As a part of the project, the Days of Learning podcast hosted by David Nelson, PhD, professor in the department of family and community medicine came to fruition. The Days of Learning podcast is a series focused on health, wellness, medicine, community engagement, and how these connect and influence chronic disease management and the health of our communities. In addition to the podcast, the Back to the Kitchen Series was created, hosted by Yvonne D. Greer, DrPH, RD, CD of Y-EAT Right, Nutritional Consultant for Healthy Living, and moderated by Dr. David Nelson from the Medical College of Wisconsin. Each session began with a recorded food demonstration and ended with a facilitated discussion around the session theme with community champions.
- Increased access to self-measured blood pressure programs and resources in community settings, with a tie to community health worker support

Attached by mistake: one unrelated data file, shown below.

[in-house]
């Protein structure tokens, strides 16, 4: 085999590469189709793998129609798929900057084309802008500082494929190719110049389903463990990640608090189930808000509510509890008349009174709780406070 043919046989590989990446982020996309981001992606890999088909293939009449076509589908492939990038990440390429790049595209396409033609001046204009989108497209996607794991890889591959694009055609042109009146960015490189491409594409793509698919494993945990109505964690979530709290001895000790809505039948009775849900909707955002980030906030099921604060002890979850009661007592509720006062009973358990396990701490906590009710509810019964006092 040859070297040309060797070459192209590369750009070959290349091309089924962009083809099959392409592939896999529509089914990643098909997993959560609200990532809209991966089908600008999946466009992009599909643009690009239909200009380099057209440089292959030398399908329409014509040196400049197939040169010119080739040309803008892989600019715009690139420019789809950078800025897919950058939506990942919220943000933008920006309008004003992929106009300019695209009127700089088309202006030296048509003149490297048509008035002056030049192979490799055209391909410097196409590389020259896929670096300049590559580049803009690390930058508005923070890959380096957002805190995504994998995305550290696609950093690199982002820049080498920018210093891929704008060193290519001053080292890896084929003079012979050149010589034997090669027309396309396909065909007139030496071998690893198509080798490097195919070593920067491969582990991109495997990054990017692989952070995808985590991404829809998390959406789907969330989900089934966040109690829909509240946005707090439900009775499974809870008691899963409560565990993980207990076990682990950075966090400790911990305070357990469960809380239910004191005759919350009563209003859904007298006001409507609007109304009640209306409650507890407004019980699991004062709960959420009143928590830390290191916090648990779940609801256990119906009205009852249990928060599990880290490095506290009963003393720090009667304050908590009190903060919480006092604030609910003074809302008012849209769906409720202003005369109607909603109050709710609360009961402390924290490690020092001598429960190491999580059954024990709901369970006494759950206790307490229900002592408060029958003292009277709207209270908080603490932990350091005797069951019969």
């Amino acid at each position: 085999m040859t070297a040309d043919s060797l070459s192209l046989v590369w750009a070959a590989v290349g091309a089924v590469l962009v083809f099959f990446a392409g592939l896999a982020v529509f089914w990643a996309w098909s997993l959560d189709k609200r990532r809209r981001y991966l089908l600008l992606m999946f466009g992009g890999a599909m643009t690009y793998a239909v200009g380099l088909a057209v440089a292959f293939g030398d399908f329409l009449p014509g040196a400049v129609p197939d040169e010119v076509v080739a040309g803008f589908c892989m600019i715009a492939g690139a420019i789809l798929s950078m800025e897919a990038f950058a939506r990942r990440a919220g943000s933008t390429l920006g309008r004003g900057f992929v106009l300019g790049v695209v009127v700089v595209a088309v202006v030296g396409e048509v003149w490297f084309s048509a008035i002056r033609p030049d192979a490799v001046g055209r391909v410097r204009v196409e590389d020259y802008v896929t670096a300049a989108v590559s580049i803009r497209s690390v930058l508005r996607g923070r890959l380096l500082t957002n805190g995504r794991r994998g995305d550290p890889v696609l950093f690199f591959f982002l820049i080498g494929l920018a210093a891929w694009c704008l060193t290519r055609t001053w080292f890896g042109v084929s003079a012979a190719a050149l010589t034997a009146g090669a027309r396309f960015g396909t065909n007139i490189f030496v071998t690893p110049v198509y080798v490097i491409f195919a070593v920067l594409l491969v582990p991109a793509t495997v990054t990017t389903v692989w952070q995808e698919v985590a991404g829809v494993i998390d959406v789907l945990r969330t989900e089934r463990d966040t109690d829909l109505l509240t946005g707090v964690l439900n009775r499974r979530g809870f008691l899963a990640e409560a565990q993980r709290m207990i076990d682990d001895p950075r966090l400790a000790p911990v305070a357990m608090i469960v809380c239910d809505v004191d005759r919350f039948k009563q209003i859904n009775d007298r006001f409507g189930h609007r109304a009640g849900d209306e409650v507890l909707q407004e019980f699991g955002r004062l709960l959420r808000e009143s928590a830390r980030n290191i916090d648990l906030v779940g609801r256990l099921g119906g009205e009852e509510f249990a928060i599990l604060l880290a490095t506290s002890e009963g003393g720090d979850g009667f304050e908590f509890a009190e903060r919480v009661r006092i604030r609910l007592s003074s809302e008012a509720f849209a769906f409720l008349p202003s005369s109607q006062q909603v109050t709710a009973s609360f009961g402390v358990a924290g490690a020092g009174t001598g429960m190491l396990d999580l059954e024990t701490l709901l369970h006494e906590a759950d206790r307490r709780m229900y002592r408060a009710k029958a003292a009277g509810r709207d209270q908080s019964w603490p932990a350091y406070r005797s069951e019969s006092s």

- Provided nutrition education and healthy food preparation skill-building to patients at risk for prediabetes and hypertension from
underserved communities of color, specifically the North and South sides of Milwaukee's priority populations
- Established new community-clinical linkage to promote and refer patients with type 2 diabetes to Diabetes Self-Management Education and Support services or the Healthy Living with Diabetes Program
This project was supported by funding from the Wisconsin Department of Health Services Chronic Disease Prevention Program Improving the Health of Americans Through Prevention and Management of Diabetes and Heart Disease and Stroke 5-year cooperative agreement (CDC-DP18-1815) from the Centers for Disease Control and Prevention.